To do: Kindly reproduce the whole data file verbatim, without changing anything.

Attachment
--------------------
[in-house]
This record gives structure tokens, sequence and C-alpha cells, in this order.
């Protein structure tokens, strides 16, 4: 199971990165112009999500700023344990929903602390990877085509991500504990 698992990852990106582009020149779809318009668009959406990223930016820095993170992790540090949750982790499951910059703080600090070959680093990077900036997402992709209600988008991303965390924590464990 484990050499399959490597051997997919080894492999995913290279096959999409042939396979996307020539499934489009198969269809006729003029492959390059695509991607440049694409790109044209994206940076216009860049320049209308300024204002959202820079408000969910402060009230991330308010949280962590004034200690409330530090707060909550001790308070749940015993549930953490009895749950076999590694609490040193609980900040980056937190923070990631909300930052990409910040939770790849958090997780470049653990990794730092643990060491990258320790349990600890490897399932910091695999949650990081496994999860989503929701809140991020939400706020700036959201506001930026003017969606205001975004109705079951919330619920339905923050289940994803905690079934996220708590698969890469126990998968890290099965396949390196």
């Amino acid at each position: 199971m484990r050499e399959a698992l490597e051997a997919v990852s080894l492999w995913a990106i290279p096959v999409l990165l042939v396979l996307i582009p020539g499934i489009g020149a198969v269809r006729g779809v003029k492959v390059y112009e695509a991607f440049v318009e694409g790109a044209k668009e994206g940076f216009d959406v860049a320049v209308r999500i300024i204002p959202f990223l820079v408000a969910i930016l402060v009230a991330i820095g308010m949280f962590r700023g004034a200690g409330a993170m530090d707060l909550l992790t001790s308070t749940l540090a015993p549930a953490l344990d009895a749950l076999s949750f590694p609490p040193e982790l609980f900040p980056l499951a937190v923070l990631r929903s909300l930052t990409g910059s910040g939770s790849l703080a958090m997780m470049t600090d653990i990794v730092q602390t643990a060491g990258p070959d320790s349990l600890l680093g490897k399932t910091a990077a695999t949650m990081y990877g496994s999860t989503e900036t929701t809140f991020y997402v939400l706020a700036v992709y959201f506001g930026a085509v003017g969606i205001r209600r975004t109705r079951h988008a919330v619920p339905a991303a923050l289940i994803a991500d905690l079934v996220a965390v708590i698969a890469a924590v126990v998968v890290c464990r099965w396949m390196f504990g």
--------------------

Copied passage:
[in-house]
This record gives structure tokens, sequence and C-alpha cells, in this order.
């Protein structure tokens, strides 16, 4: 199971990165112009999500700023344990929903602390990877085509991500504990 698992990852990106582009020149779809318009668009959406990223930016820095993170992790540090949750982790499951910059703080600090070959680093990077900036997402992709209600988008991303965390924590464990 484990050499399959490597051997997919080894492999995913290279096959999409042939396979996307020539499934489009198969269809006729003029492959390059695509991607440049694409790109044209994206940076216009860049320049209308300024204002959202820079408000969910402060009230991330308010949280962590004034200690409330530090707060909550001790308070749940015993549930953490009895749950076999590694609490040193609980900040980056937190923070990631909300930052990409910040939770790849958090997780470049653990990794730092643990060491990258320790349990600890490897399932910091695999949650990081496994999860989503929701809140991020939400706020700036959201506001930026003017969606205001975004109705079951919330619920339905923050289940994803905690079934996220708590698969890469126990998968890290099965396949390196």
């Amino acid at each position: 199971m484990r050499e399959a698992l490597e051997a997919v990852s080894l492999w995913a990106i290279p096959v999409l990165l042939v396979l996307i582009p020539g499934i489009g020149a198969v269809r006729g779809v003029k492959v390059y112009e695509a991607f440049v318009e694409g790109a044209k668009e994206g940076f216009d959406v860049a320049v209308r999500i300024i204002p959202f990223l820079v408000a969910i930016l402060v009230a991330i820095g308010m949280f962590r700023g004034a200690g409330a993170m530090d707060l909550l992790t001790s308070t749940l540090a015993p549930a953490l344990d009895a749950l076999s949750f590694p609490p040193e982790l609980f900040p980056l499951a937190v923070l990631r929903s909300l930052t990409g910059s910040g939770s790849l703080a958090m997780m470049t600090d653990i990794v730092q602390t643990a060491g990258p070959d320790s349990l600890l680093g490897k399932t910091a990077a695999t949650m990081y990877g496994s999860t989503e900036t929701t809140f991020y997402v939400l706020a700036v992709y959201f506001g930026a085509v003017g969606i205001r209600r975004t109705r079951h988008a919330v619920p339905a991303a923050l289940i994803a991500d905690l079934v996220a965390v708590i698969a890469a924590v126990v998968v890290c464990r099965w396949m390196f504990g």